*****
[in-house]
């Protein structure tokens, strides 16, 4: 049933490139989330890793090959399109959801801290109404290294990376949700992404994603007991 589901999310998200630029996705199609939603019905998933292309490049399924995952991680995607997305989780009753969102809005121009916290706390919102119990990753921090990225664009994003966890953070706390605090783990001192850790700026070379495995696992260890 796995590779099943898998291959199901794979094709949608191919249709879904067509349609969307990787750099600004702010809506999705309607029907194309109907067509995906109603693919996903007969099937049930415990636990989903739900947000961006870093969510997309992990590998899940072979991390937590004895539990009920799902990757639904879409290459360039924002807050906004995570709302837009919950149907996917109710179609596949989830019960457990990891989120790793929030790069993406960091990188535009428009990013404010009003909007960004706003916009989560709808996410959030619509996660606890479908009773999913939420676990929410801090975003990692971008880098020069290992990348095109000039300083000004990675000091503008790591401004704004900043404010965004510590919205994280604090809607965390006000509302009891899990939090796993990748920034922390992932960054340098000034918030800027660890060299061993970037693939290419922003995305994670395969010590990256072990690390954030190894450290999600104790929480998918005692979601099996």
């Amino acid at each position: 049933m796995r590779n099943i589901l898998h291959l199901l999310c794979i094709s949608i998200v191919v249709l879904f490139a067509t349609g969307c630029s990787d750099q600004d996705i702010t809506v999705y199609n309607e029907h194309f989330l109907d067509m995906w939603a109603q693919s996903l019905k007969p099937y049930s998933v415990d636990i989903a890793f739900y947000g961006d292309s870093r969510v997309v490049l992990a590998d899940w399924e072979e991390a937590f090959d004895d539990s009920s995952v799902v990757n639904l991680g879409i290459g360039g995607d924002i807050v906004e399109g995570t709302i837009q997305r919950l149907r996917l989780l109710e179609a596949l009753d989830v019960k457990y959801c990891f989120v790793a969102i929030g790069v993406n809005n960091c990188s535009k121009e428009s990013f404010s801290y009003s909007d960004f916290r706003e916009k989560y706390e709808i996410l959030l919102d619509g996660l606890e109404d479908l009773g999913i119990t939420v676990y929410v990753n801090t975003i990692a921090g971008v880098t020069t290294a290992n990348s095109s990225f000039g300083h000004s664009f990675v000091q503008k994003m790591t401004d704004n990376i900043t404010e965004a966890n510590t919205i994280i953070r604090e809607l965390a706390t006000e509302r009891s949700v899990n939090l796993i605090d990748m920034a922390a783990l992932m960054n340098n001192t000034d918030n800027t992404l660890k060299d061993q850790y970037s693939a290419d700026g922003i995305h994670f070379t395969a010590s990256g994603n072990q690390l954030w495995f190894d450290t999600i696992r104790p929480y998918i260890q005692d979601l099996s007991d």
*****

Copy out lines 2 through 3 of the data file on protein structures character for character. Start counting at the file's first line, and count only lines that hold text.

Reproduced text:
């Protein structure tokens, strides 16, 4: 049933490139989330890793090959399109959801801290109404290294990376949700992404994603007991 589901999310998200630029996705199609939603019905998933292309490049399924995952991680995607997305989780009753969102809005121009916290706390919102119990990753921090990225664009994003966890953070706390605090783990001192850790700026070379495995696992260890 796995590779099943898998291959199901794979094709949608191919249709879904067509349609969307990787750099600004702010809506999705309607029907194309109907067509995906109603693919996903007969099937049930415990636990989903739900947000961006870093969510997309992990590998899940072979991390937590004895539990009920799902990757639904879409290459360039924002807050906004995570709302837009919950149907996917109710179609596949989830019960457990990891989120790793929030790069993406960091990188535009428009990013404010009003909007960004706003916009989560709808996410959030619509996660606890479908009773999913939420676990929410801090975003990692971008880098020069290992990348095109000039300083000004990675000091503008790591401004704004900043404010965004510590919205994280604090809607965390006000509302009891899990939090796993990748920034922390992932960054340098000034918030800027660890060299061993970037693939290419922003995305994670395969010590990256072990690390954030190894450290999600104790929480998918005692979601099996």
């Amino acid at each position: 049933m796995r590779n099943i589901l898998h291959l199901l999310c794979i094709s949608i998200v191919v249709l879904f490139a067509t349609g969307c630029s990787d750099q600004d996705i702010t809506v999705y199609n309607e029907h194309f989330l109907d067509m995906w939603a109603q693919s996903l019905k007969p099937y049930s998933v415990d636990i989903a890793f739900y947000g961006d292309s870093r969510v997309v490049l992990a590998d899940w399924e072979e991390a937590f090959d004895d539990s009920s995952v799902v990757n639904l991680g879409i290459g360039g995607d924002i807050v906004e399109g995570t709302i837009q997305r919950l149907r996917l989780l109710e179609a596949l009753d989830v019960k457990y959801c990891f989120v790793a969102i929030g790069v993406n809005n960091c990188s535009k121009e428009s990013f404010s801290y009003s909007d960004f916290r706003e916009k989560y706390e709808i996410l959030l919102d619509g996660l606890e109404d479908l009773g999913i119990t939420v676990y929410v990753n801090t975003i990692a921090g971008v880098t020069t290294a290992n990348s095109s990225f000039g300083h000004s664009f990675v000091q503008k994003m790591t401004d704004n990376i900043t404010e965004a966890n510590t919205i994280i953070r604090e809607l965390a706390t006000e509302r009891s949700v899990n939090l796993i605090d990748m920034a922390a783990l992932m960054n340098n001192t000034d918030n800027t992404l660890k060299d061993q850790y970037s693939a290419d700026g922003i995305h994670f070379t395969a010590s990256g994603n072990q690390l954030w495995f190894d450290t999600i696992r104790p929480y998918i260890q005692d979601l099996s007991d």